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Q In patients who have had uncemented primary total hip arthroplasty (THA), does removal of several postoperative functional restrictions (PFR) reduce the risk of postoperative dislocation?
randomised controlled trial.
Follow up period:
a university hospital in Philadelphia, Pennsylvania, USA.
265 patients (303 hips) (mean age 58 y, 52% men) who received uncemented primary THA through an anterolateral approach. Exclusion criteria included previous surgery on the ipsilateral hip, hyperflexibility syndromes, and neuromuscular compromise (eg, Alzheimer’s or Parkinson’s disease).
PFR (n = 152) or no PFR (n = 151). All patients were expected to limit the range of motion of the hip for the first 6 weeks to <90° of flexion and 45° of external and internal rotation, and to avoid adduction (crossing legs). Furthermore, patients in the PFR group were managed with the placement of an abduction pillow in the operating room before bed transfer; used pillows to maintain abduction while in bed; used elevated toilet seats and chairs in the hospital, rehabilitation facility, and at home; and were prevented from sleeping on the side and driving or riding in an automobile.
dislocation, patient satisfaction, and return to activities of daily living.
Patient follow up:
Only 1 dislocation (in the PFR group) occurred in the entire study. At 6 months, patients in the PFR group could perform a mean of 96.5% of their preoperative daily activities compared with 106.4% in the unrestricted group (p = 0.015). Fewer patients in the PFR group than in the no PFR group were satisfied with the pace of their recovery (74% v 89%, p<0.001). Mean times (wks) to sleeping on the side (5.8 v 3.2), riding as a passenger in an automobile (1.9 v 1.5), driving an automobile (6.8 v 4.9), and returning to work (9.5 v 6.5) were longer in the PFR group than in the no PFR group (p values < 0.001).
The rate of postoperative dislocations after uncemented primary total hip arthroplasty was too low to determine the effect of removal of several postoperative functional restrictions. However, removal of restrictions was associated with an increase in patient satisfaction and quicker return to daily functions.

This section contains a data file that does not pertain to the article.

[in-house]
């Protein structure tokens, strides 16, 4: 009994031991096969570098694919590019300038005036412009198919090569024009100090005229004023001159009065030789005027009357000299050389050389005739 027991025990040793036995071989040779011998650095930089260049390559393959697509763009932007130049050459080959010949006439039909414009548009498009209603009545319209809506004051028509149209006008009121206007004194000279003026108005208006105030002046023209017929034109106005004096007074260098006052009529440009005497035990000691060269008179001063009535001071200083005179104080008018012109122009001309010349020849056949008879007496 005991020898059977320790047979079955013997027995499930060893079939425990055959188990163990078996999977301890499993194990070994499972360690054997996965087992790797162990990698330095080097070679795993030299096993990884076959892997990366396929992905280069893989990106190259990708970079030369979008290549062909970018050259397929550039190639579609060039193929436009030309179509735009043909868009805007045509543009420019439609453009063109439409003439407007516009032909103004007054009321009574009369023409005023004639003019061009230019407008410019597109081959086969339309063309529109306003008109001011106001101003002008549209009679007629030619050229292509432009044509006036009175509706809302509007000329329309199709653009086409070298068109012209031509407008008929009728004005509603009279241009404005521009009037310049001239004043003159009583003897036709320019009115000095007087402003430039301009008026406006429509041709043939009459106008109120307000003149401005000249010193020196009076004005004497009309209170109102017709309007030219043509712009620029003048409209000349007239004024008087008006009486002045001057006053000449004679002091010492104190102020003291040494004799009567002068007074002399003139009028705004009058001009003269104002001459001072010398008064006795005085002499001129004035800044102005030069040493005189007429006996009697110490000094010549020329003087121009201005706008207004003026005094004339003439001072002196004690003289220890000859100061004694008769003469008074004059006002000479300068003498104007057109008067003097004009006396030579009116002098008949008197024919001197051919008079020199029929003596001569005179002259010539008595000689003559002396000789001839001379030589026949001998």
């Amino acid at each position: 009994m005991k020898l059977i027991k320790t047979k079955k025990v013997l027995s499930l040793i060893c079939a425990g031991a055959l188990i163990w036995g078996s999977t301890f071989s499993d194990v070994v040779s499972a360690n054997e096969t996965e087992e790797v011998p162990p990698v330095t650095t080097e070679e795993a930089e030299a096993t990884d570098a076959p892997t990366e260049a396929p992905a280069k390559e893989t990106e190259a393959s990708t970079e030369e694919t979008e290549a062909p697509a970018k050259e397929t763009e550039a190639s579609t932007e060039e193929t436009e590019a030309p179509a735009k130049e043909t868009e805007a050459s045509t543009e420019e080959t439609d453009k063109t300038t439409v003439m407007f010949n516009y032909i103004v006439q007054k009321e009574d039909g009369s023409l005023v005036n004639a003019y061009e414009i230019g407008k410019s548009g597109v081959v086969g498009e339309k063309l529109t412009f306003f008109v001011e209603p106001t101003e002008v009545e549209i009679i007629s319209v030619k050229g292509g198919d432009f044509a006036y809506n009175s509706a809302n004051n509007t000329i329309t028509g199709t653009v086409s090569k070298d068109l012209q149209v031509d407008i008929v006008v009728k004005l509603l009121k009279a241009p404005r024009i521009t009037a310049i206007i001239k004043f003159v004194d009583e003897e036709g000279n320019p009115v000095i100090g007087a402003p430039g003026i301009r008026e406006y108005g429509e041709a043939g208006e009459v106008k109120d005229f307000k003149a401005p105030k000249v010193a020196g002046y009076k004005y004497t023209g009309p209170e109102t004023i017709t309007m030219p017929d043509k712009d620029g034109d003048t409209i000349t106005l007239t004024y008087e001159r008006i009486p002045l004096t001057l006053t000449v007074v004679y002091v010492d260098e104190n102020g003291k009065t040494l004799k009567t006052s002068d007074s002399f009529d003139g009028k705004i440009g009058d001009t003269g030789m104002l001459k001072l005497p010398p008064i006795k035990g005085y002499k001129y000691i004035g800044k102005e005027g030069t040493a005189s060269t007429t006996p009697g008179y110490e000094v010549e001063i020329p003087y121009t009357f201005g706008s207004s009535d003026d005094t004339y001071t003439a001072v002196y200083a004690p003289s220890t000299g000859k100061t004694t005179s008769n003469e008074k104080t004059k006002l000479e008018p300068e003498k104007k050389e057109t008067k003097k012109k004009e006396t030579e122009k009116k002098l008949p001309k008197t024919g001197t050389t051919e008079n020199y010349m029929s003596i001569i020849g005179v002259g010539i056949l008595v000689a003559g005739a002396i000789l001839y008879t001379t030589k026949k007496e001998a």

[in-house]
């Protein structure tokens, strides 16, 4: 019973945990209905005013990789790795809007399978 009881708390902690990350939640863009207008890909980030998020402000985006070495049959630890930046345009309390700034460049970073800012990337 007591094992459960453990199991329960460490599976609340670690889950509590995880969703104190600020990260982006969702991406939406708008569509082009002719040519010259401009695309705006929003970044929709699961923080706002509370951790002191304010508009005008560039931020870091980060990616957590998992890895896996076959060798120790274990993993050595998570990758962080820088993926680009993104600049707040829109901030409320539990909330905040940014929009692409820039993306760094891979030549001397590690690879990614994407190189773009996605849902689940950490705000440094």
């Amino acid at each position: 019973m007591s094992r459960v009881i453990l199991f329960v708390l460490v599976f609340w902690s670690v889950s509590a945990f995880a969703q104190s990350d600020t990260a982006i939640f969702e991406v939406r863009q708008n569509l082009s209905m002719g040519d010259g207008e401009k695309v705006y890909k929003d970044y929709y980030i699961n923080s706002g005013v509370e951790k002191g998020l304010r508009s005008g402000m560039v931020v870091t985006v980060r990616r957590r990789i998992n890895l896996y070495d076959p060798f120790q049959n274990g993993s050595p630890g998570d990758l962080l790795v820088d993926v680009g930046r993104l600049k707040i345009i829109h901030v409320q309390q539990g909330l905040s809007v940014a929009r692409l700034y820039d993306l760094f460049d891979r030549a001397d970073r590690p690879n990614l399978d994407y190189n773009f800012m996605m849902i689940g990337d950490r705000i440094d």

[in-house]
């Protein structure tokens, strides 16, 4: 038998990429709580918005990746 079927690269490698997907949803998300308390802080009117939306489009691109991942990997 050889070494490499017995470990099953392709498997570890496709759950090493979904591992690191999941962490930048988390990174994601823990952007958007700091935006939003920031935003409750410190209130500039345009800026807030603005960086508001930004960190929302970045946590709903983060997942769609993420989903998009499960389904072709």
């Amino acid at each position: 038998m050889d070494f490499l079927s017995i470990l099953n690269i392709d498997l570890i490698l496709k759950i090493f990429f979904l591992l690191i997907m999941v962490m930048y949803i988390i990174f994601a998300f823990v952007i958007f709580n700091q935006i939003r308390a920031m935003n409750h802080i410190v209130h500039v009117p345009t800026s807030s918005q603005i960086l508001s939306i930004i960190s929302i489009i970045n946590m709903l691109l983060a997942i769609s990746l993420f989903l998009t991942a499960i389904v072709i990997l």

The study by Peak et al is an important example of how meaningful outcomes such as cost, postoperative recovery, and patient satisfaction need to be examined when accepted practices are questioned. Peak et al looked at the incidence of dislocation when currently accepted postoperative hip precautions were relaxed for a 6 week period in patients scheduled for uncemented hip arthroplasty. Among the PFR and no PFR groups, there was a single dislocation, representing a dislocation rate of 0.33%. These results compare with those of a similar study by Talbot et al, which found a 0.6% dislocation rate when no postoperative hip precautions were imposed.1
The risk of type II error (to say there is no difference when, in fact, a difference exists) is too great to suggest otherwise. Because the dislocation rate was so low, the study had insufficient power (ie, not a large enough sample) to detect a significant difference between groups. As well, the trial was not blinded, and so the low dislocation rate could be the result of increased staff vigilance. Consequently the effect of relaxed restrictions on THA dislocations has yet to be discerned.
Fortunately, dislocation in people with uncemented THAs is clearly a rare event, and relaxation of restrictions seems unlikely to greatly increase dislocation rates. Relaxation of restrictions would increase satisfaction, promote earlier return to normal activities of daily living, and decrease direct and indirect costs. From a nursing perspective, the study by Peak et al substantiates that a specific group of patients are at low risk of dislocation and actually benefit when hip precautions are not implemented. However, the findings are only directly applicable to patients where an anterolateral approach has been used and who are similar to those recruited by Peak et al (eg, no neuromuscular compromise or hyperflexibility syndrome). For patients not meeting these criteria, hip precautions should still be used until research has determined whether relaxed restrictions are appropriate in other groups and nurses have evidenced based criteria to appropriately implement hip precautions. Cost effectiveness lies in the discriminant use of precautions. Peak et al have shown that questioning traditional practices can have substantial benefits for both institutions and individual patients. Further investigation into relaxation of restrictions in patients thought to be at higher risk of dislocation is warranted.
For correspondence: Dr J Parvizi, Rothman Institute, Philadelphia, PA, USA.
Source of funding: no external funding.